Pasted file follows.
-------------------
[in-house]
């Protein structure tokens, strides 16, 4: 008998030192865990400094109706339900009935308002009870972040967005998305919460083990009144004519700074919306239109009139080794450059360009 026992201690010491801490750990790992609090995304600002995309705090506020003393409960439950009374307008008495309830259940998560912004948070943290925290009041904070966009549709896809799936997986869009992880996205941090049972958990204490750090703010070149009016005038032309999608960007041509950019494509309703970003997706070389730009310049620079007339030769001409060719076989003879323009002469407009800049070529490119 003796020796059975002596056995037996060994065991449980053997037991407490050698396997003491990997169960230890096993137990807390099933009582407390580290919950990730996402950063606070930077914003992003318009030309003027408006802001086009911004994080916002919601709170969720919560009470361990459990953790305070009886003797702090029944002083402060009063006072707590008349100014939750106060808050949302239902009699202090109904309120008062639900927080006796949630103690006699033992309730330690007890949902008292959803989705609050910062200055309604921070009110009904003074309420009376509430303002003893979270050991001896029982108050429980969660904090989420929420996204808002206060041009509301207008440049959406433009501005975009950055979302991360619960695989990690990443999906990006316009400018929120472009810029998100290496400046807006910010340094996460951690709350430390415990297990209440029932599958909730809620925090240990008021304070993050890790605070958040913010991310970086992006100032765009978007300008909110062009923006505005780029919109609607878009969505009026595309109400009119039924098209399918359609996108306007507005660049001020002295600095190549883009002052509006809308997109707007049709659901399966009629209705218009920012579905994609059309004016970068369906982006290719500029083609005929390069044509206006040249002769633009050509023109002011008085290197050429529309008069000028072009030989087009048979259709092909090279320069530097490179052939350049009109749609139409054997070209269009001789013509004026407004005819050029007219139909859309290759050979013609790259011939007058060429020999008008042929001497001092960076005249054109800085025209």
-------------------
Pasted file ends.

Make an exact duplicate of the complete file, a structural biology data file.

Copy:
[in-house]
């Protein structure tokens, strides 16, 4: 008998030192865990400094109706339900009935308002009870972040967005998305919460083990009144004519700074919306239109009139080794450059360009 026992201690010491801490750990790992609090995304600002995309705090506020003393409960439950009374307008008495309830259940998560912004948070943290925290009041904070966009549709896809799936997986869009992880996205941090049972958990204490750090703010070149009016005038032309999608960007041509950019494509309703970003997706070389730009310049620079007339030769001409060719076989003879323009002469407009800049070529490119 003796020796059975002596056995037996060994065991449980053997037991407490050698396997003491990997169960230890096993137990807390099933009582407390580290919950990730996402950063606070930077914003992003318009030309003027408006802001086009911004994080916002919601709170969720919560009470361990459990953790305070009886003797702090029944002083402060009063006072707590008349100014939750106060808050949302239902009699202090109904309120008062639900927080006796949630103690006699033992309730330690007890949902008292959803989705609050910062200055309604921070009110009904003074309420009376509430303002003893979270050991001896029982108050429980969660904090989420929420996204808002206060041009509301207008440049959406433009501005975009950055979302991360619960695989990690990443999906990006316009400018929120472009810029998100290496400046807006910010340094996460951690709350430390415990297990209440029932599958909730809620925090240990008021304070993050890790605070958040913010991310970086992006100032765009978007300008909110062009923006505005780029919109609607878009969505009026595309109400009119039924098209399918359609996108306007507005660049001020002295600095190549883009002052509006809308997109707007049709659901399966009629209705218009920012579905994609059309004016970068369906982006290719500029083609005929390069044509206006040249002769633009050509023109002011008085290197050429529309008069000028072009030989087009048979259709092909090279320069530097490179052939350049009109749609139409054997070209269009001789013509004026407004005819050029007219139909859309290759050979013609790259011939007058060429020999008008042929001497001092960076005249054109800085025209």